An "essay" written by friend/former colleague of mine Helen Buyniski calls for analysis the line between fantasy and reality in our world today. Where does this line begin and where does it end? Are we more valuable to ourselves and those around us when subscribing to a set pre-existing meanings? What questions can we gather upon reading this highly unique and instructional piece of abstract writing?
6:26p - IF IT COMES IN A BAG, IT'S NOT REAL--the definitive edition
By Helen Buyniski
TO ALL WOMB IT MAY CONCERN: spread the gospel of bag, for it is the way & the truth & the light & the...bag. seriously. take of this & read for it is my brain cell.
If it comes in a bag, it's not real.
This declaration is at first inscrutable. What kind of bag? What is "it"? Is this a threat?
Odd behavior patterns emerge quickly as one sinks forgotten into an uncomfortable wooden chair in the corner of an Upper West Side Starbucks, land of the free and home of the bland. In particular, one notes a phenomenon of depressed-looking girls with obvious body image issues shuffling up to the counter, clad in workout clothes, and ordering in a hushed and guilty voice an array of muffins, croissants, and sweet rolls they do not feel they have earned the right to eat. Upon leaving the counter, purchases clasped triumphantly in sweaty-palmed hands, they furtively nibble at the baked goods. However, instead of allowing even themselves a glimpse of the deliciously caloric pastries hidden in the small brown bags, the girls break off pieces inside the bag and raise these remorseful morsels to their lips. Obviously, if it comes in a bag, it isn't real.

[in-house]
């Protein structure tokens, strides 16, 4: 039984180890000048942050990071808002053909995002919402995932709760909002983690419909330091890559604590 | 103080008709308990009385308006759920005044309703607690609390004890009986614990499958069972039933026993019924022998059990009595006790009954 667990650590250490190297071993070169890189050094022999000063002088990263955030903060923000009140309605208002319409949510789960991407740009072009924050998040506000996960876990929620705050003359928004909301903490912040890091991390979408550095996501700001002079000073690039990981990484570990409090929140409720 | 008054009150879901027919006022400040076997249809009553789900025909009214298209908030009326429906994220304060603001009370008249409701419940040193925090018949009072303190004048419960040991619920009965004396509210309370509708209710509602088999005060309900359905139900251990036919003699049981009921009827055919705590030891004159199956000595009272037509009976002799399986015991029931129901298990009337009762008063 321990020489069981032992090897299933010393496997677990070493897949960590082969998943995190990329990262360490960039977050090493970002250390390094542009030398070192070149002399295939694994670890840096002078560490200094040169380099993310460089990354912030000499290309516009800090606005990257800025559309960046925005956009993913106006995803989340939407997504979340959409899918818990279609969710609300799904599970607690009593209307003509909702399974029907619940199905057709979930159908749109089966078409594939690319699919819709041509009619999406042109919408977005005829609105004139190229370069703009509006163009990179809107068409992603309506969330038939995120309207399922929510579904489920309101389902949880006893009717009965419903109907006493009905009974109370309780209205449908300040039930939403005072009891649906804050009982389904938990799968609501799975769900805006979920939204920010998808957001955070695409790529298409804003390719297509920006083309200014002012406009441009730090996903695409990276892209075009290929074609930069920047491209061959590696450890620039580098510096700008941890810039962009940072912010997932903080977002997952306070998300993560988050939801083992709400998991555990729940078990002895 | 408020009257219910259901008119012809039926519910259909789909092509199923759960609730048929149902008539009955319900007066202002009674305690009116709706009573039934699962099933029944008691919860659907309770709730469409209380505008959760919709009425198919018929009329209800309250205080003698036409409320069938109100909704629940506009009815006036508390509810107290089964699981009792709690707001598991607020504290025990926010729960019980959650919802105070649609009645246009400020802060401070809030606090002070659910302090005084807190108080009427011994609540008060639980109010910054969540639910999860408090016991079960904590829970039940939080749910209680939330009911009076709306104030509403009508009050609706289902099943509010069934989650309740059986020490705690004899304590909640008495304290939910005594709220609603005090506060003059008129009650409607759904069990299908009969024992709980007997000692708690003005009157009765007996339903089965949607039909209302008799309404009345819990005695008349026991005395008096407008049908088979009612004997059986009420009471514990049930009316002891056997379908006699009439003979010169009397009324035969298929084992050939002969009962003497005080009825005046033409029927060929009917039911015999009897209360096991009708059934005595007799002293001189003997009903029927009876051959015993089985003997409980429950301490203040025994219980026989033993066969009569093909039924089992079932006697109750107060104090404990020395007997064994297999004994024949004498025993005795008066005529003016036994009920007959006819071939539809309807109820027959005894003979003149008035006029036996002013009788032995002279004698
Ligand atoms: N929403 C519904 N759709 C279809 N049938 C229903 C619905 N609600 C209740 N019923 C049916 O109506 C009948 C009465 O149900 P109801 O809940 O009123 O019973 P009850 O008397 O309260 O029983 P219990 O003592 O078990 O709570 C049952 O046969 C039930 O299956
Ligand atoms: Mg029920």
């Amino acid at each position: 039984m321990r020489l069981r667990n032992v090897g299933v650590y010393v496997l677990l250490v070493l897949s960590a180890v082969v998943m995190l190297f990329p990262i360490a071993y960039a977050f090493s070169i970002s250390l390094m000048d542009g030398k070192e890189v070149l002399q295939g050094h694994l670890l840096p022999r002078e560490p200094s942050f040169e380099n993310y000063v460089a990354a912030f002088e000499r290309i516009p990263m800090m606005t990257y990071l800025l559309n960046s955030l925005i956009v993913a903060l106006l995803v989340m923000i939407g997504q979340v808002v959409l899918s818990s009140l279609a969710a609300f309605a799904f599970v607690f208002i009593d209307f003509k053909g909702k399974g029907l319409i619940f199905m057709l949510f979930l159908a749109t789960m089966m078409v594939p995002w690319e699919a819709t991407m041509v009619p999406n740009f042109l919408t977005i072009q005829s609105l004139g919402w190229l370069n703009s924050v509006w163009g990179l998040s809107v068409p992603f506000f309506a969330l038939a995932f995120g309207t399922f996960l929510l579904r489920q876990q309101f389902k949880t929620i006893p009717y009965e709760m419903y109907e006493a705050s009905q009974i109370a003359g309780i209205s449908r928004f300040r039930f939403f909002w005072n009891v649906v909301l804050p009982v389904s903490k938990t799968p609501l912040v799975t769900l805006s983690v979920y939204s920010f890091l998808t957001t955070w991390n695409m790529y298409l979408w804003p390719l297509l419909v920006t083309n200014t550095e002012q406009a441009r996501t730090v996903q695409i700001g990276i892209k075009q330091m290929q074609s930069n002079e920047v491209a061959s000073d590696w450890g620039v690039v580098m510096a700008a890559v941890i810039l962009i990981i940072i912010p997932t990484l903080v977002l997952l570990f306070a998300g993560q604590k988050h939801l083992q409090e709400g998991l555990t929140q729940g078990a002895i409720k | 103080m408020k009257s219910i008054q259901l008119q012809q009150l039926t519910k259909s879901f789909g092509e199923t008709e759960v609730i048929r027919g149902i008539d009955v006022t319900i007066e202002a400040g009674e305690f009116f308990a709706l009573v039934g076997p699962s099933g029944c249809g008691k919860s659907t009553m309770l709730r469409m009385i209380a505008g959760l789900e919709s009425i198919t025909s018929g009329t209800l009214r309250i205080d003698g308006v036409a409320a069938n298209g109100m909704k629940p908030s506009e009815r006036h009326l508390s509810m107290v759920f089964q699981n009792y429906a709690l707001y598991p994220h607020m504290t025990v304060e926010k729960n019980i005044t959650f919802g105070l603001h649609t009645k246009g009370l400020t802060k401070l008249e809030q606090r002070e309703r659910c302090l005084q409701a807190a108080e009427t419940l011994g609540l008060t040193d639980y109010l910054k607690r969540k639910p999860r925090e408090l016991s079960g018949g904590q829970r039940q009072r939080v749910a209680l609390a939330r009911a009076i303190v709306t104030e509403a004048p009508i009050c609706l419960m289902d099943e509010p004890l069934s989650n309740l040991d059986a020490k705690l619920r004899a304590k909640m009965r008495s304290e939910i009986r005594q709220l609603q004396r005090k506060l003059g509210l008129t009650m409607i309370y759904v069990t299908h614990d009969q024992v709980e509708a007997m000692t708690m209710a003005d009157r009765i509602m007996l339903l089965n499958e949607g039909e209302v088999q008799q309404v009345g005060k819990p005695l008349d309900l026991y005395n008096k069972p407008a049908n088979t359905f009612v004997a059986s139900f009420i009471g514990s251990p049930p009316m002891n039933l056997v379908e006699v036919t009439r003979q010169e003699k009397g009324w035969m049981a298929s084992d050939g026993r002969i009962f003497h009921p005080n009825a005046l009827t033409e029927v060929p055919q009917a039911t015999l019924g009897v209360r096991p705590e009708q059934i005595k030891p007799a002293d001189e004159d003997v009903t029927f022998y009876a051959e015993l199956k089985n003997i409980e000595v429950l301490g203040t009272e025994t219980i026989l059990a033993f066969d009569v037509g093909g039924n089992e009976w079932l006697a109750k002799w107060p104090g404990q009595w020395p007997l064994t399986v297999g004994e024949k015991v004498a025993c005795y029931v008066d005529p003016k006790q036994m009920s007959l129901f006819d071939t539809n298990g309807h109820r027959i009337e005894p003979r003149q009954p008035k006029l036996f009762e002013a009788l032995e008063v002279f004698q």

I decided to really observe this parade of penance for the first time in the spirit of science and I could not help but notice how startlingly applicable this maxim is to other facets of life. Used by everyone from 12-step temperance fanatics to government propagandists, the marriage of bags and unreality seems to be ubiquitous.
The MTA's warnings against suspicious packages are infamous for their omnipresence and futility, and I propose that the reason for their failure lies in the deceptive nature of the bag. "Package" connotes briefcases, suitcases, even generic cardboard boxes, but due to some microscopic glitch in the human psyche, opaque plastic bags, no matter how large, are universally overlooked. People enter and exit the train laden with these behemoths of environmental destruction and no one bats an eyelash, even in the case of those bags not lent an air of legitimacy by the logo of some retail establishment. This has already proven dangerous in Japan, where the members of an extreme religious cult stashed bags full of Sarin all over Tokyo's subway. They ruptured the bags with their umbrella tips and released the gas all over the city, injuring thousands and killing twelve. Yet the NYPD searches backpacks and warns of baby-carriage bombs. This bag is not a toy, indeed.